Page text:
Skip to main content

A Visit to the Art Gallery

A Visit to the Art Gallery

Erik Deckers
Laughing Stalk syndicate
Copyright 2009

"Remember, don't touch anything when we're in here."

"An art gallery."

"No Buddy, not a heart gallery, an art gallery."

"Sweetie, don't say that in public."

"I know it rhymes with art, but you shouldn't say it in public."

"I realize you can say that at home. But we're not at home."

"We're at an art gallery. I just told you."

"It's where they show art."

"Yes, like the kind you guys make."

"No, you can't color anything in here."

"Because you can't touch anything."

"Because you'll break something. And I can't afford or won't like whatever you break."

"Of course I like your art, Sweetie."

"Yes, Buddy, I like your art too."

"I like them both the same."

"Uh-uh. Daddies don't pick favorites. Ask Mommy what she thinks."

"What? I wasn't trying to put you in a tough spot. I was just saying you wouldn't pick a favorite either."

"Just remember not to touch anything in here."

"It's a sculpture, Buddy."

"Well, the half-eaten sandwich that's been discarded on the paper plate represents our careless attitude toward food while other people in the world are starv— oh, sorry, sir. I didn't know that was your dinner."

"Sweetie, don't shout across the room like that. And don't say words like that either."

"They're called breasts, not boobies."

"I know you guys call them boobies at home."

"Because we're not at home."

"No, Honey, we can't leave yet."

"Because I like going to art galleries. I want you guys to learn to like them too."

"I just like seeing art. It's a chance to see what other people have created. Art is the heart of a community. This is a great way to see what people are thinking about, or what they think is important."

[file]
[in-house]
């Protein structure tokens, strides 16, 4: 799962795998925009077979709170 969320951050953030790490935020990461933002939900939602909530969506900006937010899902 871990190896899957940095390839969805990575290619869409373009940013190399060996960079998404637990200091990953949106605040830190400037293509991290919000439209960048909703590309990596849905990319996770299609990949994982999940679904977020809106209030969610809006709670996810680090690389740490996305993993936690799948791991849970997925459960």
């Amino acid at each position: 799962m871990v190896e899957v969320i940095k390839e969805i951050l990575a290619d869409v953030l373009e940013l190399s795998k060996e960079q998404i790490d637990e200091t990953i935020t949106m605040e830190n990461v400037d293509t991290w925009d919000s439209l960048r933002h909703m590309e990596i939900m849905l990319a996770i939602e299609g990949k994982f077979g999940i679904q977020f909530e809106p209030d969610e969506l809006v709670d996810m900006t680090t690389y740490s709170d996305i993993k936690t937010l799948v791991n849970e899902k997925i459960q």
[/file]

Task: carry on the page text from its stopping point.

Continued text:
"Yes, Sweetie, I know you like drawing SpongeBob SquarePants."

"Yes, Buddy, I guess some people think boobies are important."

"What? He asked, I had to answer."

"I am not being a bad influence. Look, we said we would never lie to the kids. Besides, I think we should teach them that boo—breasts, at least in art, are nothing to giggle at."

"No, Honey, not all art is important."

"Well, sometimes it's just pomposity and ego. Some people just think it's great to just emotionally vomit onto a canvas and call it art. Or they root around in the garbage and pile up a bunch of stuff like we're supposed to be impressed by their creativity. But sometimes it's just literally a pile of—no, ma'am, I didn't mean your work."

"I like your interpretation of. . . uhh. . . oh, yours is the one with the boo—breasts."

"No, I was just explaining to my daughter about the pretensions of some artists. I wasn't referring to your work at all."

"Buddy, don't touch the boobies—I mean, art."

"No, I didn't know this was your show."

"Well, I wasn't referring to your art. I was talking about some other artists."

"Uh, I don't know their names."

"Look, if we didn't like it, we wouldn't have come in."

"Oh yeah? You probably couldn't even spell bourgeois."

"Let's go, guys. We're leaving."

"Sweetie, don't eat her cookies. Because they're probably as tasteless as her art."

"See kids, I told you art could be fun."

"What? I'm not teaching the kids bad manners. They're learning how to be art critics.

Like this post? Leave a comment, Digg it, or Stumble it.


  1. My kindergartener's class just went to the art museum. Afterwards, I received an e-mail from the teacher that said: